A word about the young seems appropriate here, since more than a third of the voters this time were under thirty and their numbers have been growing steadily. Dr. Ziona Peled, of Israel’s prestigious Institute for Applied Social Research, reported to me that during a survey in mid-June among Israel’s young—those between eighteen and twenty-nine—at least 55 percent indicated a preference for the Likud and other right-wing parties. Only 20 percent, mainly young people with higher education, chose Labor, which means that there is a majority for the right even among youths of Western Ashkenazi origin.
Of all the recent data this seems to me the most ominous. The occupation of the West Bank has, after all, gone on for over fourteen years and every voter under thirty will not remember what Israel was like within the old borders of the Green Line. For them “Judea and Samaria” are places where most of them did their army training and where settlers, who may be among their friends, prove their “pioneering spirit,” presumably in the manner of the chalutzim who settled the Jezreel valley during the 1920s and 1930s. The latter, of course, were part of a Labor Zionist effort to consolidate a Hebrew-speaking Jewish homeland during a desperate time. They did not settle with bulldozers, low-interest mortgages, jobs in the city, and the power of the Israeli state and army behind them. The chalutzim certainly did not expect to be a vanguard of occupation of a million Arabs.
But Israeli young people, much like the young everywhere, have now grown up with television journalism, in a simpler political universe explained by two-minute news stories featuring vivid images of Israeli and Arab leaders and American politicians who appear to think politics some dramatic test of strength.
Unlike young people almost everywhere else, young Israelis spend their days in grueling military service, learning how to take part in Israel’s cybernetic and disciplined army. Some are already hardened by the last war and all must prepare themselves psychologically for the next. This is not to say that Israel’s young betray no political pluralism: six of the pilots who bombed the Iraqi reactor greeted Begin at their base with their family cars plastered with pro-Labor stickers—which some of the army garage mechanics tried to remove. But one cannot ignore the growth of hard-line sentiment among young people in Israel, and the Likud has not failed to exploit it now, as in 1977.
Begin’s coalition, finally, will have to rest again on the support of the two major religious parties, the National Religious Party and the Agudat Israel. The NRP, now led by its young guard—education minister Zevulun Hammer and Yehudah Ben-Meir, who have been close to Gush Emunim and the West Bank settlers—won only six seats this time. They apparently lost support to Geula Cohen’s Tehiya but also to Tami, a small self-proclaimed party of Moroccan Orthodox led by former NRP stalwart and minister of religious affairs, Aharon Abu Hatzeira. Hammer and Ben-Meir are the products of Messianic Zionist yeshivas but they are now smooth politicians. They coldly dropped Abu Hatzeira when he was indicted—though not yet convicted—for graft, which further exacerbated ethnic tensions throughout the country, particularly after he was cleared of the initial charges against him. NRP ministers, including the old party boss Dr. Joseph Burg, have declared that they will not sit in the same government with Abu Hatzeira. But Tami’s two seats are now necessary for a Begin majority and the NRP will ultimately be willing to accept them.
The NRP’s chief concern still is to maintain the prerogatives of the Orthodox rabbinate over civil law—the so-called “status quo” in marriage, divorce, burial, and so forth—and also to preserve what they delicately call the “unity of the land of Israel.” In addition to their contempt for Tami—Abu Hatzeira remains under indictment for other offenses—NRP leaders seem genuinely worried about serving in a government that would have so slim a majority and yet have to take the consequences of its former economic recklessness. It has been pressing in vain for a national unity coalition that will include Labor and perhaps demand new elections thereafter. The NRP fixers have made such protests in the past and will now be more content to serve Begin than to try to heal their breach with Labor and then also have to contend with the secularist radicals in Labor’s camp, including the followers of the leftist Mapam faction and Shulamit Aloni’s Civil Rights party.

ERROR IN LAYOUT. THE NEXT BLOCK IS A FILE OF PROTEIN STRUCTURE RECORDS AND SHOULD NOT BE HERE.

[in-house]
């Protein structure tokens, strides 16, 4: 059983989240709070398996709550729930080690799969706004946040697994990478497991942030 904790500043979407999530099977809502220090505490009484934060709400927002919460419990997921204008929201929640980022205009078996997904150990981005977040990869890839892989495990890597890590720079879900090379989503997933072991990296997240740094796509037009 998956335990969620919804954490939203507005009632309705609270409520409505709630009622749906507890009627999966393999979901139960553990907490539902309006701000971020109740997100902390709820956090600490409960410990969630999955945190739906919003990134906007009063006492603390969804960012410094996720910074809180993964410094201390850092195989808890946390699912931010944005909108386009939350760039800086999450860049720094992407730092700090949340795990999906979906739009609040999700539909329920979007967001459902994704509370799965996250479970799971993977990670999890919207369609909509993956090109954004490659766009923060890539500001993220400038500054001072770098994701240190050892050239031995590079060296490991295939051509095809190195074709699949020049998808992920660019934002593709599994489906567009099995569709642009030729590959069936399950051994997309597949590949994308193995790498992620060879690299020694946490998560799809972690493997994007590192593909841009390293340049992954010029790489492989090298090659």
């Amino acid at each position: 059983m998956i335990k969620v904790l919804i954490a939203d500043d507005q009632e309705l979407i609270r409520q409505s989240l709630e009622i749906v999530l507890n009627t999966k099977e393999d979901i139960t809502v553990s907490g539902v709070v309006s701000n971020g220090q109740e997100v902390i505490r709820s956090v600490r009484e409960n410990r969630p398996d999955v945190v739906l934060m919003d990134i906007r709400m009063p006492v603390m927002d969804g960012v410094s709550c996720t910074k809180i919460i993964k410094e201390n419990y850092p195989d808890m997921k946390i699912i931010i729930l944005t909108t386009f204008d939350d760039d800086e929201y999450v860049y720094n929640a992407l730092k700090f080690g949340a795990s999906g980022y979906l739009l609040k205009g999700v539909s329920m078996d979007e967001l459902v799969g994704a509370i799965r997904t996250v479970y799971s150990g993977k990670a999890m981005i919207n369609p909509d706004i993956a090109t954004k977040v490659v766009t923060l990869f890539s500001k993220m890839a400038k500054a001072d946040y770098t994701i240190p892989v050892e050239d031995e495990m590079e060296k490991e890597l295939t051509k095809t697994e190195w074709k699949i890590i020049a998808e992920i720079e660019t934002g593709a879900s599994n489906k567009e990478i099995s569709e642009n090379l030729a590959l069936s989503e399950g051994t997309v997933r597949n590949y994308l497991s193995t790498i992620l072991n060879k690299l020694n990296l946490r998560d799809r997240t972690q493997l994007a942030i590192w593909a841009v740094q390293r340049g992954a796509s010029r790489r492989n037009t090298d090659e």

The Agudah party, whose four seats represent the “Charedim,” the zealots of the Meah Sha’arim quarter and other strongholds of anti-Zionist sentiment, is less likely to be satisfied with maintaining the status quo in civil life. Since 1977 the Agudah has managed to squeeze out of Begin’s government some preliminary concessions to the traditional Halachic law. All new laws not based on existing precedents in Israel must now be legislated in “the spirit of the tradition of Israel,” i.e., in the spirit of Talmudic law and not British common law. The Agudah leaders have also succeeded in making it far more difficult for women to obtain abortions, while making it easier for daughters of Orthodox families to escape military service.
Charedim living in newer neighborhoods of Jerusalem have also been fighting pitched battles with municipal authorities for three years to prevent drivers from using roads near their apartments during the Sabbath. They are likely to want tougher laws against public transportation during the Sabbath as a price for rejoining Begin. More important, they are sure to demand that the Law of Return be amended to specify as Jews only those converts who have been certified by the Orthodox rabbinate. This amendment would enrage not only secular Jews in Israel but also Conservative and Reform Jews in America. Secular protests can turn ugly. Kubbutzim members have in the past driven cars and tractors into the city on the Sabbath to demonstrate against Orthodox control. Nevertheless, Begin will almost certainly respond positively to Agudah’s demands.